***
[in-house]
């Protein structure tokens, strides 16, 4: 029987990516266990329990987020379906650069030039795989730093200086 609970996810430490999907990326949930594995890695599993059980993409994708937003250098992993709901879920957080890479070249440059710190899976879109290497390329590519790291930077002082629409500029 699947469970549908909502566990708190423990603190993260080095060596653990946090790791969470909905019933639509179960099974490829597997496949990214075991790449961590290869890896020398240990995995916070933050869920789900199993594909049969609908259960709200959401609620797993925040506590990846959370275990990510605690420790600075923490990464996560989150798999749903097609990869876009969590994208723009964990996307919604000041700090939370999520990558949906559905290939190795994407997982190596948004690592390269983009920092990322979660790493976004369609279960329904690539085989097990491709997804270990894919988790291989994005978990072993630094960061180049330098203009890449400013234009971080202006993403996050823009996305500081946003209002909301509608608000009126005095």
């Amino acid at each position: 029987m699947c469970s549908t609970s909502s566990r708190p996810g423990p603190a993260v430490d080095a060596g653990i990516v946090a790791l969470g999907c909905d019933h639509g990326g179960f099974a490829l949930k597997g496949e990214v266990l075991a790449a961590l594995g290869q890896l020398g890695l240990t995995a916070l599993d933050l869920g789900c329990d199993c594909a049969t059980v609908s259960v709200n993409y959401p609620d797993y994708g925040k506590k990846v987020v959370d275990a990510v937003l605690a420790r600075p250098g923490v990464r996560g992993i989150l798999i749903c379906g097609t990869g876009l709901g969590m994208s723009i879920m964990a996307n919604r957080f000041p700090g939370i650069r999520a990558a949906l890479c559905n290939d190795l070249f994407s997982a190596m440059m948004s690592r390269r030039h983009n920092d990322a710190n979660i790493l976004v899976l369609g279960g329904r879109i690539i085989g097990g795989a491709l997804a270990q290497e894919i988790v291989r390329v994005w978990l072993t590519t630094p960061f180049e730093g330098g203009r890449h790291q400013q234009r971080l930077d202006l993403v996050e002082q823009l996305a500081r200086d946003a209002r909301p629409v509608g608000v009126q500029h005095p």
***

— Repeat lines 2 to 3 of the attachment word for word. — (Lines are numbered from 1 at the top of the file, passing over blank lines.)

């Protein structure tokens, strides 16, 4: 029987990516266990329990987020379906650069030039795989730093200086 609970996810430490999907990326949930594995890695599993059980993409994708937003250098992993709901879920957080890479070249440059710190899976879109290497390329590519790291930077002082629409500029 699947469970549908909502566990708190423990603190993260080095060596653990946090790791969470909905019933639509179960099974490829597997496949990214075991790449961590290869890896020398240990995995916070933050869920789900199993594909049969609908259960709200959401609620797993925040506590990846959370275990990510605690420790600075923490990464996560989150798999749903097609990869876009969590994208723009964990996307919604000041700090939370999520990558949906559905290939190795994407997982190596948004690592390269983009920092990322979660790493976004369609279960329904690539085989097990491709997804270990894919988790291989994005978990072993630094960061180049330098203009890449400013234009971080202006993403996050823009996305500081946003209002909301509608608000009126005095």
């Amino acid at each position: 029987m699947c469970s549908t609970s909502s566990r708190p996810g423990p603190a993260v430490d080095a060596g653990i990516v946090a790791l969470g999907c909905d019933h639509g990326g179960f099974a490829l949930k597997g496949e990214v266990l075991a790449a961590l594995g290869q890896l020398g890695l240990t995995a916070l599993d933050l869920g789900c329990d199993c594909a049969t059980v609908s259960v709200n993409y959401p609620d797993y994708g925040k506590k990846v987020v959370d275990a990510v937003l605690a420790r600075p250098g923490v990464r996560g992993i989150l798999i749903c379906g097609t990869g876009l709901g969590m994208s723009i879920m964990a996307n919604r957080f000041p700090g939370i650069r999520a990558a949906l890479c559905n290939d190795l070249f994407s997982a190596m440059m948004s690592r390269r030039h983009n920092d990322a710190n979660i790493l976004v899976l369609g279960g329904r879109i690539i085989g097990g795989a491709l997804a270990q290497e894919i988790v291989r390329v994005w978990l072993t590519t630094p960061f180049e730093g330098g203009r890449h790291q400013q234009r971080l930077d202006l993403v996050e002082q823009l996305a500081r200086d946003a209002r909301p629409v509608g608000v009126q500029h005095p």